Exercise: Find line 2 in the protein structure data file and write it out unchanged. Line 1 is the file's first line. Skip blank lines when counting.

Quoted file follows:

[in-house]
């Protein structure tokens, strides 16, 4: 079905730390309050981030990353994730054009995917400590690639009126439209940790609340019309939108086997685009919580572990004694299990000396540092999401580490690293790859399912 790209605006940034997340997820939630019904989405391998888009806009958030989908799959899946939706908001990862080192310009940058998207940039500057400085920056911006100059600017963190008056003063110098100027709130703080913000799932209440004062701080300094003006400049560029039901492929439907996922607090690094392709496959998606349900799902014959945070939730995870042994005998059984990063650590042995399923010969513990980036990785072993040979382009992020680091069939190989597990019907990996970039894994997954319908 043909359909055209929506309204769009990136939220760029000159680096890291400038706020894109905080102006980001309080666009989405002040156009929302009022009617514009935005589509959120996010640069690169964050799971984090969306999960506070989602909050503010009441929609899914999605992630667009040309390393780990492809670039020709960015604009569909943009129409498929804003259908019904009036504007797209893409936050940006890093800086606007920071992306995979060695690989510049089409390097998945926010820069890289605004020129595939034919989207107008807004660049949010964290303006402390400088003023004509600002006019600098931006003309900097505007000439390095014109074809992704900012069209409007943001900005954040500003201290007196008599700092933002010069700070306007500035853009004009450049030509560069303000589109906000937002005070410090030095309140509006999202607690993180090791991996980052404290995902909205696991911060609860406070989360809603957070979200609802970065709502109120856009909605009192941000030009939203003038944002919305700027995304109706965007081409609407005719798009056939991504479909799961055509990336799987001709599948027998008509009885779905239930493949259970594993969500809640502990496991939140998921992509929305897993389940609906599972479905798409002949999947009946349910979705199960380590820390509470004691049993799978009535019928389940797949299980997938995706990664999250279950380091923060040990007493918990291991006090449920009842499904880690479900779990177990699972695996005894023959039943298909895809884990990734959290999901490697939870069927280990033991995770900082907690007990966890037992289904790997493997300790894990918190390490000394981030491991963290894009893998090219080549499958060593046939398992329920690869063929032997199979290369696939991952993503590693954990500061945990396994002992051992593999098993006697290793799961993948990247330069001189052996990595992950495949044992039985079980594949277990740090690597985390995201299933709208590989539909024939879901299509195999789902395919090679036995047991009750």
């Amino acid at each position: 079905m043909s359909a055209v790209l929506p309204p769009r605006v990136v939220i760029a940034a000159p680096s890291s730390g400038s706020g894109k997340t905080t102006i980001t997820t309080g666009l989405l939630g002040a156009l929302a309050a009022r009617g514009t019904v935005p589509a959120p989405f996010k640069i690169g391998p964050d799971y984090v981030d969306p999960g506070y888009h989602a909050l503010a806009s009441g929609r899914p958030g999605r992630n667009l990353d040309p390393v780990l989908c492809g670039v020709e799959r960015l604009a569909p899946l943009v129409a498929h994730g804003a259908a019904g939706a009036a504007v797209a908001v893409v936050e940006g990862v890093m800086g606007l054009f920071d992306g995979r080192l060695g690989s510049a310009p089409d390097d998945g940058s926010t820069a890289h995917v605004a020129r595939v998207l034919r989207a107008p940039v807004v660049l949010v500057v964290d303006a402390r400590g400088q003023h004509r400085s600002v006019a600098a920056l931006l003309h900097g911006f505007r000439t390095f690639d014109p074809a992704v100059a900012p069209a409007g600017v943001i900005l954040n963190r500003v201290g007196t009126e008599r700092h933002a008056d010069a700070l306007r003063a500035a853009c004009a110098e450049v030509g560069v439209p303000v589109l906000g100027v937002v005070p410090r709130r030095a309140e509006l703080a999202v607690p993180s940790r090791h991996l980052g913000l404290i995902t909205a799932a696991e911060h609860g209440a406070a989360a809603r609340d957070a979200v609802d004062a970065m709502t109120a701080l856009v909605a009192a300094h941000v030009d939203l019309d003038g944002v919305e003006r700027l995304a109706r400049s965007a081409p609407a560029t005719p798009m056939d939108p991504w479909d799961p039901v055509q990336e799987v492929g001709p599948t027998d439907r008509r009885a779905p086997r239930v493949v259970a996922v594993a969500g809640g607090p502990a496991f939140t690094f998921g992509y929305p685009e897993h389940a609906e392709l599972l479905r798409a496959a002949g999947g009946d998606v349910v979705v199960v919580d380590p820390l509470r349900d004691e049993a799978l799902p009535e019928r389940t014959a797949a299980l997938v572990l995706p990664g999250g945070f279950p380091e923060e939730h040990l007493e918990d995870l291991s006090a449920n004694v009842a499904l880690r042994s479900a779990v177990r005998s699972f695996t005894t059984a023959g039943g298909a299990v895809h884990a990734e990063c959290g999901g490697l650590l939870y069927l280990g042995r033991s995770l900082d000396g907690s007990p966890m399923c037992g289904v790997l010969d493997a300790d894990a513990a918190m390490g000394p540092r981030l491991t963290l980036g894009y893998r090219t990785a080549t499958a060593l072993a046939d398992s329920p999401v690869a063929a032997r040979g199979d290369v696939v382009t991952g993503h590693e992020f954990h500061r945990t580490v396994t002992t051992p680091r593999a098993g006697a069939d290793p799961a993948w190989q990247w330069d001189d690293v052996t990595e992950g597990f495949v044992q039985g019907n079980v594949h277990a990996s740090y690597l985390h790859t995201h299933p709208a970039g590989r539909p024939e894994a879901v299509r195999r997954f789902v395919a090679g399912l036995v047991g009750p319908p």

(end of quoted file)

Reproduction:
């Protein structure tokens, strides 16, 4: 079905730390309050981030990353994730054009995917400590690639009126439209940790609340019309939108086997685009919580572990004694299990000396540092999401580490690293790859399912 790209605006940034997340997820939630019904989405391998888009806009958030989908799959899946939706908001990862080192310009940058998207940039500057400085920056911006100059600017963190008056003063110098100027709130703080913000799932209440004062701080300094003006400049560029039901492929439907996922607090690094392709496959998606349900799902014959945070939730995870042994005998059984990063650590042995399923010969513990980036990785072993040979382009992020680091069939190989597990019907990996970039894994997954319908 043909359909055209929506309204769009990136939220760029000159680096890291400038706020894109905080102006980001309080666009989405002040156009929302009022009617514009935005589509959120996010640069690169964050799971984090969306999960506070989602909050503010009441929609899914999605992630667009040309390393780990492809670039020709960015604009569909943009129409498929804003259908019904009036504007797209893409936050940006890093800086606007920071992306995979060695690989510049089409390097998945926010820069890289605004020129595939034919989207107008807004660049949010964290303006402390400088003023004509600002006019600098931006003309900097505007000439390095014109074809992704900012069209409007943001900005954040500003201290007196008599700092933002010069700070306007500035853009004009450049030509560069303000589109906000937002005070410090030095309140509006999202607690993180090791991996980052404290995902909205696991911060609860406070989360809603957070979200609802970065709502109120856009909605009192941000030009939203003038944002919305700027995304109706965007081409609407005719798009056939991504479909799961055509990336799987001709599948027998008509009885779905239930493949259970594993969500809640502990496991939140998921992509929305897993389940609906599972479905798409002949999947009946349910979705199960380590820390509470004691049993799978009535019928389940797949299980997938995706990664999250279950380091923060040990007493918990291991006090449920009842499904880690479900779990177990699972695996005894023959039943298909895809884990990734959290999901490697939870069927280990033991995770900082907690007990966890037992289904790997493997300790894990918190390490000394981030491991963290894009893998090219080549499958060593046939398992329920690869063929032997199979290369696939991952993503590693954990500061945990396994002992051992593999098993006697290793799961993948990247330069001189052996990595992950495949044992039985079980594949277990740090690597985390995201299933709208590989539909024939879901299509195999789902395919090679036995047991009750």